4.10. Improved sun-drying and solar drying: basic considerations and selected applications

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- D. Adair



The principles underlying improved sun-drying and solar drying are explained in simple terms and attention drawn to the basic questions which the decision-maker must ask when the introduction of these technologies is under considerations. Examples of methods of improving sundrying are described and several types of solar driers illustrated. It is suggested that carefully monitored demonstration projects be established as the first step to introduction of this technology into new areas.

Sun-drying has been used universally as a method of preserving agricultural produce, but it is not universally applicable to a common standard of efficiency and reliability. In many countries, therefore, it has been largely superseded by drying processes in which biomass or fossil fuels are used as sources of energy. The biomass fuel option may be regarded as an indirect method of solar drying - biomass concentrates the sun's energy and stores if for use at the processor's convenience, day or night.

In countries where there are serious constraints on fuel supplies, and where climatic conditions are not inherently favourable for sun-drying, developments in food preservation may depend on the introduction or improvements of the traditional sun drying process. The decision-maker must ask three important questions when considering specific proposals in this connection:

  1. Has the proposed technology proved efficient and reliable?
  2. Is it suitable for the intended users and for the produce available at the places in question?
  3. Are its benefits proportionate to its costs?

The first of these questions concerns purely technological matters, and accordingly the decision-maker must be guided by appropriate specialist advice. Caution is necessary in this connection, however, as such advice generally derives from the findings of drying studies, or from established empirical practice elsewhere. These findings are always to some extent -and perhaps to a large extent- site-specific. There must be assurance that the findings have been related correctly to conditions at the proposed new sites of application - particularly to the solar irradiation levels and distribution patterns' and to the prevailing ambient temperatures and relative humidities. The state of the art is such at the present time that assurance of this kind will generally be obtained only by carrying out carefully monitored performance trials at the new site, with provision for adaptive changes of the technology.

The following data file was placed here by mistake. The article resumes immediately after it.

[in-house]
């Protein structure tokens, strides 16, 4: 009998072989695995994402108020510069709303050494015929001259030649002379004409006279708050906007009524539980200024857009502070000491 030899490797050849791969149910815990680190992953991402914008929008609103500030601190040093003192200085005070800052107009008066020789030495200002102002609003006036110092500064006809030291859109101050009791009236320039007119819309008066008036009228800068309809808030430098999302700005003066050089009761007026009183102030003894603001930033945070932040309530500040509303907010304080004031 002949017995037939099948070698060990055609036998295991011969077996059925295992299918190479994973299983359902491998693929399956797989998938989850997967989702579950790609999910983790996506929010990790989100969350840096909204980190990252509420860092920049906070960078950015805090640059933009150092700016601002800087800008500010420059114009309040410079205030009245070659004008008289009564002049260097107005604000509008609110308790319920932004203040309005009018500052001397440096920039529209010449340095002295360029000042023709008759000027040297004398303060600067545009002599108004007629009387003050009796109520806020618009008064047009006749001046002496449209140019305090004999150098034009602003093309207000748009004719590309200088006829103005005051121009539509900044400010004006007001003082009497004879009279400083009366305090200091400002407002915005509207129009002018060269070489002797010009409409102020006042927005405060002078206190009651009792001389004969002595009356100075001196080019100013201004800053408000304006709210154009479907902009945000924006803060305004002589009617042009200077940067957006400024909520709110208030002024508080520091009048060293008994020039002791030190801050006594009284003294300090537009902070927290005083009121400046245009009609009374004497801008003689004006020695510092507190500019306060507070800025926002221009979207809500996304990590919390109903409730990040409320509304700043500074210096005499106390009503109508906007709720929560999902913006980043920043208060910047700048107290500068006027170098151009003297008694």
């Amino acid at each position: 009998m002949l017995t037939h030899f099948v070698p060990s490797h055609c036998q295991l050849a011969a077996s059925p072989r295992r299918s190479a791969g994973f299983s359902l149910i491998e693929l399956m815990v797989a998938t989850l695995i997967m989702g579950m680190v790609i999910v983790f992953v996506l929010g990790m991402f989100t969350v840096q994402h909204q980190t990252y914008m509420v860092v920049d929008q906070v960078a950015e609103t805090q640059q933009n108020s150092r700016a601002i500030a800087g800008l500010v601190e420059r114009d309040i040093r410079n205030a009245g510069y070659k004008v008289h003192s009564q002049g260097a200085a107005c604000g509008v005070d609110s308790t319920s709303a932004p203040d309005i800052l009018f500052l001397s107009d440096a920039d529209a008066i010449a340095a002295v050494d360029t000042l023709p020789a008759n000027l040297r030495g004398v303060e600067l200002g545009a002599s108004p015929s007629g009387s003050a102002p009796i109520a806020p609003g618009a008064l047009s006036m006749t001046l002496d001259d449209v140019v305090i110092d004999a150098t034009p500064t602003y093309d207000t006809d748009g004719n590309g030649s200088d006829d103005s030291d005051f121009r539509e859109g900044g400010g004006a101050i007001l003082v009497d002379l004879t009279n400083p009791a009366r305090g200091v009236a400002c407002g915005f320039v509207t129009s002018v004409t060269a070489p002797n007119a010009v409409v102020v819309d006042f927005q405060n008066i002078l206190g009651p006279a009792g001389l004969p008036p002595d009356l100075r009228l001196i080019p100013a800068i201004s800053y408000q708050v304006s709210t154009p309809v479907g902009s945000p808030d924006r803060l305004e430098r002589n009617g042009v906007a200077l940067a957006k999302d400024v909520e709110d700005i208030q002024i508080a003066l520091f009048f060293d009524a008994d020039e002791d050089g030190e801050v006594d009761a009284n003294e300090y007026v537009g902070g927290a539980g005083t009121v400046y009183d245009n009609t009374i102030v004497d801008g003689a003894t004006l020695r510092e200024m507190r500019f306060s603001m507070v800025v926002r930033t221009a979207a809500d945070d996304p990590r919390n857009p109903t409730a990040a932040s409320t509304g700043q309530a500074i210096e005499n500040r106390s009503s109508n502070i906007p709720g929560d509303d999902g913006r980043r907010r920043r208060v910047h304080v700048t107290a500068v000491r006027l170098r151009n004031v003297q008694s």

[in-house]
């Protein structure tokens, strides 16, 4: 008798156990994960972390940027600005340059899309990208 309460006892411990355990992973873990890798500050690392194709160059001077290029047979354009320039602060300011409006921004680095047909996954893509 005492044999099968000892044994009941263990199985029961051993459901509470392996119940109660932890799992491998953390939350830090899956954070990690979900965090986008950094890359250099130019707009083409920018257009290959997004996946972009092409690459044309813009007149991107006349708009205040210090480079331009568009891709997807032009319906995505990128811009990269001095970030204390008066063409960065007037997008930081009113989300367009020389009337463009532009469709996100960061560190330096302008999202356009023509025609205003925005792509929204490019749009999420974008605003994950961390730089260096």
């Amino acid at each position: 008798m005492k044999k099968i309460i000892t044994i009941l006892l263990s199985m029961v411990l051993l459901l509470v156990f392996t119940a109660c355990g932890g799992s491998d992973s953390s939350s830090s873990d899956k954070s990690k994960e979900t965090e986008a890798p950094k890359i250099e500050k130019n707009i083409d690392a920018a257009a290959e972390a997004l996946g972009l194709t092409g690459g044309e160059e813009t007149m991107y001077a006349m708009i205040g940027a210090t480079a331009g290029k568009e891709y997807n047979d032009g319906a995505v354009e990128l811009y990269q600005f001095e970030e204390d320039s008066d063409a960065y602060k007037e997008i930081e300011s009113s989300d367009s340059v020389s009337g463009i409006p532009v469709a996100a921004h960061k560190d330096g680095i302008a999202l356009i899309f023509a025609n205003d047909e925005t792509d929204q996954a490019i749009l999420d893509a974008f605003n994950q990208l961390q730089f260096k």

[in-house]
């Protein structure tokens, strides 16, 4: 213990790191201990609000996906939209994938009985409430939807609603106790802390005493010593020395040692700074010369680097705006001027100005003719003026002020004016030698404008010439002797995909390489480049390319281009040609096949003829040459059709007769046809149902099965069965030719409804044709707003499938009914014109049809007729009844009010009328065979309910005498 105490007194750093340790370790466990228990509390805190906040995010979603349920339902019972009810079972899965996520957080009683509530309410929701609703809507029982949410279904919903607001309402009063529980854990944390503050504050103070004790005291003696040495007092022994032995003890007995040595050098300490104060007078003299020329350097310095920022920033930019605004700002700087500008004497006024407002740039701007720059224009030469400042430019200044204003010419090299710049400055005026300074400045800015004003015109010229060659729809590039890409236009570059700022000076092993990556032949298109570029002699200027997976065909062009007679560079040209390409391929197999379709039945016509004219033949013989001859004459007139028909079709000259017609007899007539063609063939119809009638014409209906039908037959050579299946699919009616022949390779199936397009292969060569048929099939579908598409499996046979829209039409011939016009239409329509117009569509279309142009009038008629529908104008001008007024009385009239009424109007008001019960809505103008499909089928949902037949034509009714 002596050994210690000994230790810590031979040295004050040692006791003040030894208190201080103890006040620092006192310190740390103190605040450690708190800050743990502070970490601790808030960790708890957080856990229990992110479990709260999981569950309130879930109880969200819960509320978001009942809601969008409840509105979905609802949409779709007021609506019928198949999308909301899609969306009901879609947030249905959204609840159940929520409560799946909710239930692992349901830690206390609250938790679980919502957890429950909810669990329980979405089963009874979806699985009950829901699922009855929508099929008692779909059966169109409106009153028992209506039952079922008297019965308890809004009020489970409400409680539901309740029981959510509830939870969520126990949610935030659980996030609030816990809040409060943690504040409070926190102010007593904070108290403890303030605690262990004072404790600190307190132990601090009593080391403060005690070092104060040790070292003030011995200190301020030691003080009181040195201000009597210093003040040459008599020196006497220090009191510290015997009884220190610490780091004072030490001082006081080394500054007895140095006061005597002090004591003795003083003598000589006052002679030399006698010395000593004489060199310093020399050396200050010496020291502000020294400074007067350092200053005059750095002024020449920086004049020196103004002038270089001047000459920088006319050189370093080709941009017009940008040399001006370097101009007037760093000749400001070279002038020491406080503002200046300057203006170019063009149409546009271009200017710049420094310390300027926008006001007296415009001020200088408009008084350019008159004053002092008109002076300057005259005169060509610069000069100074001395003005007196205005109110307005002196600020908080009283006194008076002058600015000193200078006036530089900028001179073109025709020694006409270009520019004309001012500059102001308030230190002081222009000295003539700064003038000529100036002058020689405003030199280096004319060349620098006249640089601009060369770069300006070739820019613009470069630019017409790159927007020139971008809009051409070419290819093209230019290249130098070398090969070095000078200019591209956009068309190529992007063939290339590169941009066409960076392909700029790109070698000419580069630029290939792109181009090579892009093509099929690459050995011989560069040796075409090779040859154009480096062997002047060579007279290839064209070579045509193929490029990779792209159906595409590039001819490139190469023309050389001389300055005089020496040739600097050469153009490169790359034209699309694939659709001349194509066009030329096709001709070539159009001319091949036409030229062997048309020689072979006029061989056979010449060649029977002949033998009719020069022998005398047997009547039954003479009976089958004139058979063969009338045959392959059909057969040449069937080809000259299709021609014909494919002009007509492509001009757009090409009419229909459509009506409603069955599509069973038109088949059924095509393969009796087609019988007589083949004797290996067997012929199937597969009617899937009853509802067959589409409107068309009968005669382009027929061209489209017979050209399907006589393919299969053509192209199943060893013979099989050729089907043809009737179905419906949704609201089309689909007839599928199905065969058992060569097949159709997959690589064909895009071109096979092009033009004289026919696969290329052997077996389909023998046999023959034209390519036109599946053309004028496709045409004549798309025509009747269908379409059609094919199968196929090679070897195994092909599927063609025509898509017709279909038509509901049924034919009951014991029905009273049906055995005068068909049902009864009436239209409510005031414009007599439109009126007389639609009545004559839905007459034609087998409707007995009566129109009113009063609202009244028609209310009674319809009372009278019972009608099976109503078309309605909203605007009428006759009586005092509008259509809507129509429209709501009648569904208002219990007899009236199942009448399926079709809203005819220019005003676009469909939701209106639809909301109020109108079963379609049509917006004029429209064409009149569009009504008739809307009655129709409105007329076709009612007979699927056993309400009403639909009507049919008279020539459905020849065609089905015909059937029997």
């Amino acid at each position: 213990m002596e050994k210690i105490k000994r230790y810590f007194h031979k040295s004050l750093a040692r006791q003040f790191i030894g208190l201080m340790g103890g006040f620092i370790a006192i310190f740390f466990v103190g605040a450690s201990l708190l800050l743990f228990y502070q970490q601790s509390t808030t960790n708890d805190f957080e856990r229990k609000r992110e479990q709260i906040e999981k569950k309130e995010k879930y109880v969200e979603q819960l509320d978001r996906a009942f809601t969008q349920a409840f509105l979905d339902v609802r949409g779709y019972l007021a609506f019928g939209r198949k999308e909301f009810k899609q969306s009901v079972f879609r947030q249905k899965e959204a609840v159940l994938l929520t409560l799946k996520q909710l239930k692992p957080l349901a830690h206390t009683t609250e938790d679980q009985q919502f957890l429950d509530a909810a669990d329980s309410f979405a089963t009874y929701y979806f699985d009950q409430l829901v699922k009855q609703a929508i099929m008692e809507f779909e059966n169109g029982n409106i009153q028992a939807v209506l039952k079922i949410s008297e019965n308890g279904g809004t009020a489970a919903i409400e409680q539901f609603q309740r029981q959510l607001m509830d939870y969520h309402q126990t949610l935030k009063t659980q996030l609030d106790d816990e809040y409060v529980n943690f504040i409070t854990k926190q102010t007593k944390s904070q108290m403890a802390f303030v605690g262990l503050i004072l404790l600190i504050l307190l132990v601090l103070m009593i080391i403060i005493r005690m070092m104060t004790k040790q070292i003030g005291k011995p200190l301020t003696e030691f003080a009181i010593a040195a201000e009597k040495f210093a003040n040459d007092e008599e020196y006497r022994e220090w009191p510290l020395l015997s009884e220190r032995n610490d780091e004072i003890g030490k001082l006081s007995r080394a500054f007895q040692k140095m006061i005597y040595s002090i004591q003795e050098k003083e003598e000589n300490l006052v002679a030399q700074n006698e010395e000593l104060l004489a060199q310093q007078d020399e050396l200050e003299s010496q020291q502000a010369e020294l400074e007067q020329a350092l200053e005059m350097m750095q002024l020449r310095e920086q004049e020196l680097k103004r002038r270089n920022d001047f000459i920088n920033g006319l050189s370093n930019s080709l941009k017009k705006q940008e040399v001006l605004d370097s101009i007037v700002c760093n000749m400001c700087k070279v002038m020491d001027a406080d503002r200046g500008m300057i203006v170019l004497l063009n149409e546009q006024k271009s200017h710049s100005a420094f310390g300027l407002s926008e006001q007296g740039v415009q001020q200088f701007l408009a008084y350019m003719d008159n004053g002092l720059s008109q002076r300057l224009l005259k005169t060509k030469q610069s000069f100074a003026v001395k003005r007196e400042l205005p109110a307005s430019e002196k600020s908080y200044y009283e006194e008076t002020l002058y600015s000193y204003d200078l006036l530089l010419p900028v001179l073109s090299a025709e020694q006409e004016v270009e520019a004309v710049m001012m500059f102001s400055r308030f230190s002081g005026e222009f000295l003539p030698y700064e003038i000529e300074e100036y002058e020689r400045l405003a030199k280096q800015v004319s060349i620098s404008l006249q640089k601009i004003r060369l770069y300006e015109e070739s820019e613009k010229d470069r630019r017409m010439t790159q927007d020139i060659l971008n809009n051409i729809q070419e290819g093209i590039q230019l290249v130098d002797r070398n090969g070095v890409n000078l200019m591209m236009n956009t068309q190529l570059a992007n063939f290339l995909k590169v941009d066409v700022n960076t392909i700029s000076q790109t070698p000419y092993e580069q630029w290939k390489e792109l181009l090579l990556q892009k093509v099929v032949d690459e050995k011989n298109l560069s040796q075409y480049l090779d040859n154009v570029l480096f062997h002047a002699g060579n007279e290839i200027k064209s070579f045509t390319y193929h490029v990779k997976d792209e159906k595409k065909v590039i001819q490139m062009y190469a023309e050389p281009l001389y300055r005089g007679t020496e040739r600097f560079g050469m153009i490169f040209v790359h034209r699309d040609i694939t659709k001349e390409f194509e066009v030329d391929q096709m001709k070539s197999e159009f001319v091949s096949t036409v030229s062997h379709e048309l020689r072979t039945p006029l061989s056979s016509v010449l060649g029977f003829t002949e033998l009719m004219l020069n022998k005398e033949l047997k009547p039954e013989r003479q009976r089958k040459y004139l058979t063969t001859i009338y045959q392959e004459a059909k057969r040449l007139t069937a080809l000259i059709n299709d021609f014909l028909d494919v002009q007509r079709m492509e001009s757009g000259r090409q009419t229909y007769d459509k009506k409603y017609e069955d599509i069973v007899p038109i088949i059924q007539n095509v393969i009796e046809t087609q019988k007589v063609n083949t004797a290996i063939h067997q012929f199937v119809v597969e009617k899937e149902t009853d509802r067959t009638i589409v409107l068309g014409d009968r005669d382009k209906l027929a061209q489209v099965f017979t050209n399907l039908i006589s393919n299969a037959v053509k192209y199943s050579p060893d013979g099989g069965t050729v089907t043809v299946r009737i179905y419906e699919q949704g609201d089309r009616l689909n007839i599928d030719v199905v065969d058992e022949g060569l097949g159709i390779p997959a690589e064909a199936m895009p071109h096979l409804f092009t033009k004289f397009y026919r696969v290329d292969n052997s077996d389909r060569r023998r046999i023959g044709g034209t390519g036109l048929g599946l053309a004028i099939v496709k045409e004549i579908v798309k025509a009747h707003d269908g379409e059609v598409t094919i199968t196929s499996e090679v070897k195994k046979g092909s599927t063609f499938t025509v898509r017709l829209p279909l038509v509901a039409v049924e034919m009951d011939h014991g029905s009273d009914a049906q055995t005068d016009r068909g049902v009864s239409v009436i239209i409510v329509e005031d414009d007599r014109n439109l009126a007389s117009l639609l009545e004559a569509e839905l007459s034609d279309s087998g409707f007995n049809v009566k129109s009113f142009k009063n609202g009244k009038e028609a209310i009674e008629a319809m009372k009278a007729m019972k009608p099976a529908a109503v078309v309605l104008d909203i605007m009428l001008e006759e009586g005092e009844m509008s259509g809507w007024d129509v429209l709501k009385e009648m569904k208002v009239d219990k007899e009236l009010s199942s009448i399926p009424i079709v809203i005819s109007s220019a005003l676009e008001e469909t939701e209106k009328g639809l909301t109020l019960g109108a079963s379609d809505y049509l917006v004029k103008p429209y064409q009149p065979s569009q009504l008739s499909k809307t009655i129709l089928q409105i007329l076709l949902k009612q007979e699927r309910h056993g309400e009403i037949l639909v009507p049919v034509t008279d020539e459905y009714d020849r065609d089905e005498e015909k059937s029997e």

The decision-maker will be better able to use specialist advice effectively if he possesses at roast a rudimentary understanding of the principles underlying the technology on offer, and these principles are not difficult to comprehend. They may be summarized as follows:

  1. Sun-drying and solar drying would more correctly be called sun/air drying and solar/air drying, Their efficiency is largely determined by their provisions for moving air across the surfaces of the produce and for heating the air.
  2. The produce being dried may receive energy by direct absorption of solar radiation, by transfer from the air surrounding it, and by transfer from the surface e on which it lies.
  3. The energy received may raise the temperature of the produce as well as causing the evaporation of moisture from its surfaces.
  4. For most produce the drying rate in the early stage of drying is determined by the rate of evaporation of moisture from its surfaces; this depends largely on the temperature and humidity of the surrounding air -which are interrelated- and on the speed of air movement. Raising the bulk temperature of the produce may be counter-productive at this stage.
  5. In the later stage of drying, the drying rate is generally determined by the rate of movement of moisture from the interior of the produce to its surfaces; this depends largely on the temperature of the produce. Raising the bulk temperature of the produce is helpful at this stage, provided levels harmful to product quality are not attained.
  6. Drying rate depends also on the shape and size of the produce's constituent unite and on the depth to which they are packed for example thin slices dry more quickly than thick slices' but for cassava optimum drying rates are attained by chipping rather than by slicing.

It is important to boar in mind that most communities are highly conservative with regard to their foods. A new drying technique, however efficient it may be, will not be accepted if it results in a product significantly different in character to that with which the consumer is familar.